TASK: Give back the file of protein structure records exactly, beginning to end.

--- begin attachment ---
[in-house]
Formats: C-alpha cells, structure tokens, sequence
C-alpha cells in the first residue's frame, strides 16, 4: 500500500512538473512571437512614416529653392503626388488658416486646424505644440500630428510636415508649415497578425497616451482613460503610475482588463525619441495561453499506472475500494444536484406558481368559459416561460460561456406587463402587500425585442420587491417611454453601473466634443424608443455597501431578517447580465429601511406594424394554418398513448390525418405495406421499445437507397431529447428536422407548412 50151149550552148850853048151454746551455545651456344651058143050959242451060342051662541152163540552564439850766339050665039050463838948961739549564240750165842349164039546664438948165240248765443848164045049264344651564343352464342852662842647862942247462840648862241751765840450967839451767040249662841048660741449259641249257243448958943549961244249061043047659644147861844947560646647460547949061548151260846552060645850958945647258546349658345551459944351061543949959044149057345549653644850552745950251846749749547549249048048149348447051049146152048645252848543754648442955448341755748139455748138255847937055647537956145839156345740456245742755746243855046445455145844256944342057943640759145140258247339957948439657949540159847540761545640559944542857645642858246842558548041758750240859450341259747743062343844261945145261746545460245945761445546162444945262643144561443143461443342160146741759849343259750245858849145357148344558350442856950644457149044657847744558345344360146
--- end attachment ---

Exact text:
[in-house]
Formats: C-alpha cells, structure tokens, sequence
C-alpha cells in the first residue's frame, strides 16, 4: 500500500512538473512571437512614416529653392503626388488658416486646424505644440500630428510636415508649415497578425497616451482613460503610475482588463525619441495561453499506472475500494444536484406558481368559459416561460460561456406587463402587500425585442420587491417611454453601473466634443424608443455597501431578517447580465429601511406594424394554418398513448390525418405495406421499445437507397431529447428536422407548412 50151149550552148850853048151454746551455545651456344651058143050959242451060342051662541152163540552564439850766339050665039050463838948961739549564240750165842349164039546664438948165240248765443848164045049264344651564343352464342852662842647862942247462840648862241751765840450967839451767040249662841048660741449259641249257243448958943549961244249061043047659644147861844947560646647460547949061548151260846552060645850958945647258546349658345551459944351061543949959044149057345549653644850552745950251846749749547549249048048149348447051049146152048645252848543754648442955448341755748139455748138255847937055647537956145839156345740456245742755746243855046445455145844256944342057943640759145140258247339957948439657949540159847540761545640559944542857645642858246842558548041758750240859450341259747743062343844261945145261746545460245945761445546162444945262643144561443143461443342160146741759849343259750245858849145357148344558350442856950644457149044657847744558345344360146